Someone once said that “there is no such thing as a bad idea, just a poorly executed one”. That it is totally false, there are some very bad ideas out there in the world. However, there are many good ones that are ruined by poor execution as well. Today we want to share the story of Pepsi and the worst executed idea in the history of marketing. It resulted in lost money, lost market share, riots in the streets, and the death of innocent people. This is the story of Pepsi trying to grow market share in the Philippines.
Our story takes place in the 1990s. The Philippines is a developing nation with a high number of people living below the poverty line. It is a huge country with a population of over 60 million and growing quickly (today the population is over 100 million). It is a country that likes soda and at the time that Pepsi concocted its idea, the Philipines was the twelfth-largest market in the world. That means it is a market this is incredibly important. Yet the market share of Pepsi was just 4.9%
Pepsi came up with an aggressive marketing strategy that would increase its market share in a matter of months. It is one that has seen similar success in many markets across many products around the world. The plan was to commit $2 million to prize giveaways over a two month period. Bottle caps would have numbers written on the inside giving away small amounts of money or free bottles of Pepsi. At the end of the campaign, a lottery would be held revealing two winners of $US 40,000 an incredible sum of money in the Philipines at the time.
Pepsi realized how important these two bottles would be. The winning number was already chosen, 349, and Pepsi took it upon themselves to write the 349 on the bottles. They informed their manufacturing companies to write all the numbers on the caps but leave this number out. One company made a mistake. Instead of omitting this number, they wrote it on 800,000 bottle caps. Quick math will tell you that this move alone would create additional prize winnings of almost 32 billion dollars.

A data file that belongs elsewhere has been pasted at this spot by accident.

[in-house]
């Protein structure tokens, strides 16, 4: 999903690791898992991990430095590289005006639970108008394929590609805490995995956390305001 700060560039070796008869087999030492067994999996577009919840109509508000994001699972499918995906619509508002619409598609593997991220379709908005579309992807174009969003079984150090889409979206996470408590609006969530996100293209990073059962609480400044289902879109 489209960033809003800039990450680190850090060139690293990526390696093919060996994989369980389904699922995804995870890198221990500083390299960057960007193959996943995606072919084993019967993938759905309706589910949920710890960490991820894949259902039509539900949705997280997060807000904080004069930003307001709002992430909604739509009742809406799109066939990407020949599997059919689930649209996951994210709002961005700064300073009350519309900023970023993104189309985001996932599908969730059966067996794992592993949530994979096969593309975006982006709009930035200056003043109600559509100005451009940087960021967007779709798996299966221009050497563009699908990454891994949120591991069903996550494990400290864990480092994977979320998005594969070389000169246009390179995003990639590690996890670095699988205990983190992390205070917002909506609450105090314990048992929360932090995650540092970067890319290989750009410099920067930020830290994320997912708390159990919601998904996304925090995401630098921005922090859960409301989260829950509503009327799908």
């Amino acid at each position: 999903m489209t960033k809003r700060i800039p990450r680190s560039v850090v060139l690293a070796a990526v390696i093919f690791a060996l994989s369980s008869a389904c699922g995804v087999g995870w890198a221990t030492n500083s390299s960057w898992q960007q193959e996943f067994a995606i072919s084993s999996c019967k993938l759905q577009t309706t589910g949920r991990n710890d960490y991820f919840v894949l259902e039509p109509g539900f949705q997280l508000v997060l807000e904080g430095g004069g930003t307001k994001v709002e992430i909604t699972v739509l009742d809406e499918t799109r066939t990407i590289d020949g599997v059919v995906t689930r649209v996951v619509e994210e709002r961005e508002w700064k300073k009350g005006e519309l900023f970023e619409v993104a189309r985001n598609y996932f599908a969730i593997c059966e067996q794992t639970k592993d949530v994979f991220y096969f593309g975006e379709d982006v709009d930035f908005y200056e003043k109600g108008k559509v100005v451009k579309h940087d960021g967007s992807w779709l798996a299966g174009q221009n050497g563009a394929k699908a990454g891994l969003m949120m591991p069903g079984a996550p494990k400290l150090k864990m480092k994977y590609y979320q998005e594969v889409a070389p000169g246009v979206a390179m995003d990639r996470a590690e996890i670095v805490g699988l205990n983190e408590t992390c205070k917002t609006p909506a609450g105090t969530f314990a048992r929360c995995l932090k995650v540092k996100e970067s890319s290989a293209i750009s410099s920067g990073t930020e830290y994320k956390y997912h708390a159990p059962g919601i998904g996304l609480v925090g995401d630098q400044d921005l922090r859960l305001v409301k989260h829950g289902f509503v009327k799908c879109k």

Imagine the scene. Imagine working hard all day in the fields of Cebu or the streets of Manila. You treat yourself to a bottle of soda and opt for Pepsi because, who knows, it could make your dreams come true. You don’t think it really will though. The odds of being one of the two bottles are not in your favor but it doesn’t hurt to dream. The night of the lottery comes and you tune in, not expecting to win, but because it has become the most talked-about occurrence all month. Then they read the number 349, you look at your bottle, 349, you read the number on the television again, 349, you look at your bottle, 349, you look at your family and you scream. You have won. You can buy a new house, a new car, you can pay for whatever your family needs. However, you are one of 800 people experiencing this feeling that night and you are one of the 800,000 people who are about to be very disappointed.
When Pepsi realized the error they apologized to the people of the Philipines and said they could not afford to pay. They realized they needed to do something so offered each winner $18 in prize money (which would still have cost Pepsi nearly $9 million).
The idea of winning $40,000 and now being offered $18 made the people of the Philipines furious. They took to the streets in riots and blew up any Pepsi truck they found. Sadly on one occasion a live grenade was thrown and ricochet off a truck and blew up a woman and child.
Pepsi’s market share increased from 5% at the beginning of the campaign to 25% at its peak. However, it plummeted after the disaster happened. Slowly Pepsi has grown its market share in the country but it will never be number one. We hope that it has thought twice about how it executes its marketing strategies in the future.